Skip to main content

Challenges of Alkoxysilane-Based Consolidants for Carbonate Stones: From Neat TEOS to Multipurpose Hybrid Nanomaterials

Abstract

Alkoxysilane-based products have been used in conservation interventions to consolidate stone-built heritage, although with limited success in carbonate stones. This chapter overviews drawbacks and challenges of carbonate stone consolidation, with a focus on important phenomena related to the carbonate media particularities (possible disturbance of sol-gel routes and lack of strong chemical bond with calcite) and issues related to extended hydrolysis reactions and susceptibility to crack of the most common alkoxysilane-based products. While significant advances concerning crack susceptibility have been widely highlighted, more recent developments regarding the remaining phenomena are still scarce. Nevertheless, novel alkoxysilane-based products, based on hybrid materials, surfactant templates, nanoparticles, organosilanes, and others, have shown potential to treat carbonate stones. Some of these strategies led to the development of multifunctional products, but doubts persist whether this multifaceted role is always advantageous. This chapter discusses the most relevant research advances on the field and critically addresses issues that are worth to research further.

Keywords

  • Carbonate stones
  • Functional surfaces
  • Alkoxysilanes
  • Consolidation
  • Ethyl silicate

This is a preview of subscription content, access via your institution.

Buying options

Chapter
USD   29.95
Price excludes VAT (USA)
  • DOI: 10.1007/978-3-319-72260-3_9
  • Chapter length: 23 pages
  • Instant PDF download
  • Readable on all devices
  • Own it forever
  • Exclusive offer for individuals only
  • Tax calculation will be finalised during checkout
eBook
USD   109.00
Price excludes VAT (USA)
  • ISBN: 978-3-319-72260-3
  • Instant PDF download
  • Readable on all devices
  • Own it forever
  • Exclusive offer for individuals only
  • Tax calculation will be finalised during checkout
Softcover Book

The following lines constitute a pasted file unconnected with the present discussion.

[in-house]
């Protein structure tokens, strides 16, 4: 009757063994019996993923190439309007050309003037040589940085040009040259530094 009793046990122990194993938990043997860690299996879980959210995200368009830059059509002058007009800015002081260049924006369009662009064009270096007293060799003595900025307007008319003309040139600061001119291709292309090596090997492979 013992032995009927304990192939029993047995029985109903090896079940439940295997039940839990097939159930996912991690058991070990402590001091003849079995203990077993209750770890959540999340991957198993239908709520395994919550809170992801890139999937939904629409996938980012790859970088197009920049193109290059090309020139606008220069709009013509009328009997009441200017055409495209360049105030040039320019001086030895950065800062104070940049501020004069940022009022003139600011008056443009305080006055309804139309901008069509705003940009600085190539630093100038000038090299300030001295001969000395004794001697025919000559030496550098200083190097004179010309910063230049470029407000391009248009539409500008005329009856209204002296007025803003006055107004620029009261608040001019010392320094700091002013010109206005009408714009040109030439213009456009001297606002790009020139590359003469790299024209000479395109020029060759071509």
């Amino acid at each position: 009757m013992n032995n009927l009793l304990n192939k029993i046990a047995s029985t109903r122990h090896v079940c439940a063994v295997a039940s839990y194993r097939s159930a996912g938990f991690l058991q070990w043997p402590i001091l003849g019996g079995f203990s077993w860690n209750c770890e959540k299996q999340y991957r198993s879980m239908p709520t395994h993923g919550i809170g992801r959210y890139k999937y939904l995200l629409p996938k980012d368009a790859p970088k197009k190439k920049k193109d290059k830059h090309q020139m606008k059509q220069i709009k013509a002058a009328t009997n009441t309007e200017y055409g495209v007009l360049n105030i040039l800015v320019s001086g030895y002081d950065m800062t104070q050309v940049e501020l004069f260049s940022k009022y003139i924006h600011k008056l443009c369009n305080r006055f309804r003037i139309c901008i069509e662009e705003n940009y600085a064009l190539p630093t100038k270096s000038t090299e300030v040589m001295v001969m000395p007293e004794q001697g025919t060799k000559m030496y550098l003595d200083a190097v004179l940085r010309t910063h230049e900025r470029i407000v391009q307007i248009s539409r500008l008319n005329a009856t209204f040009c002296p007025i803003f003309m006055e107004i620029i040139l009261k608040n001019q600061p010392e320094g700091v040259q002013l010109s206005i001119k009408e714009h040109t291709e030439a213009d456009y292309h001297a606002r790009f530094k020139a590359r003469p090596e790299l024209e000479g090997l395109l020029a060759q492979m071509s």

USD   139.99
Price excludes VAT (USA)
Hardcover Book
USD   199.99
Price excludes VAT (USA)
Fig. 9.1
Fig. 9.2
Fig. 9.3
Fig. 9.4
Fig. 9.5
Fig. 9.6
Fig. 9.7
Fig. 9.8
Fig. 9.9
Fig. 9.10
Fig. 9.11

References

  1. Sasse HR. Engineering aspects of monument preservation. In: Restoration of buildings and monuments. 2001. p. 197.

    Google Scholar 

  2. Clifton JR. Stone consolidating materials: a status report. Washington, DC: U.S. G.P.O.; 1980.

    CrossRef  Google Scholar 

  3. Price CA, Doehne E. Stone conservation: an overview of current research. Santa Monica, CA: Getty Conservation Institute; 2011.

    Google Scholar 

  4. Ginell W, Wessel D, Searles C. ASTM E2167–01 standard guide for selection and use of stone consolidants. West Conshohocken, PA: ASTM International; 2001.

    Google Scholar 

  5. Clifton JR, Frohnsdorff GJC. Stone-consolidating materials: a status report. In: Conservation of historic stone buildings and monuments report, C.o.C.o.H.S.B.a.M.N. Materials. 1982. p. 287–311.

    Google Scholar 

  6. Foulks WG, editor. Historic Building Façades: the manual for maintenance and rehabilitation. New York: Wiley; 1997. p. 203.

    Google Scholar 

  7. Natali I, et al. Innovative consolidating products for stone materials: field exposure tests as a valid approach for assessing durability. Heritage Science. 2015;3(1):6.

    CrossRef  Google Scholar 

  8. Grimmer AE. A glossary of historic masonry deterioration problems and preservation treatments. In: Department of the interior, national park service, preservation assistance division. Washington, DC: For sale by the Supt. of Docs., U.S. G.P.O.; 1984. p. 65.

    Google Scholar 

  9. ICOM-CC, Resolution adopted by the ICOM-CC membership at the 15th Triennial Conference, New Delhi, 22–26 Sep 2008. p. 2.

    Google Scholar 

  10. Fidler J. Stone consolidants: inorganic treatments. Conserv Bull. 2004;44:33–5.

    Google Scholar 

  11. Matteini M. Inorganic treatments for the consolidation and protection of stone artefacts. Conserv Sci Cult Herit. 2008;8:13–27.

    Google Scholar 

  12. Cassar M. Education and training needs for the conservation and protection of cultural heritage: Is it a case of'one size fits all'? Education and training needs for the conservation and protection of cultural Heritage. 2003:159–63.

    Google Scholar 

  13. Hauff G. Durability and retreatability of ethyl silicate treatments. Abstract of International Course on Stone Conservation SC13 – The Getty Conservation Institute. 2013. p. 1.

    Google Scholar 

  14. Wheeler G, G.C. Institute. Alkoxysilanes and the consolidation of stone. Los Angeles, CA: Getty Publications; 2005.

    Google Scholar 

  15. Ozturk I. Alkoxysilanes consolidation of stone and earthen building materials. University of Pennsylvania. 1992. p. 100.

    Google Scholar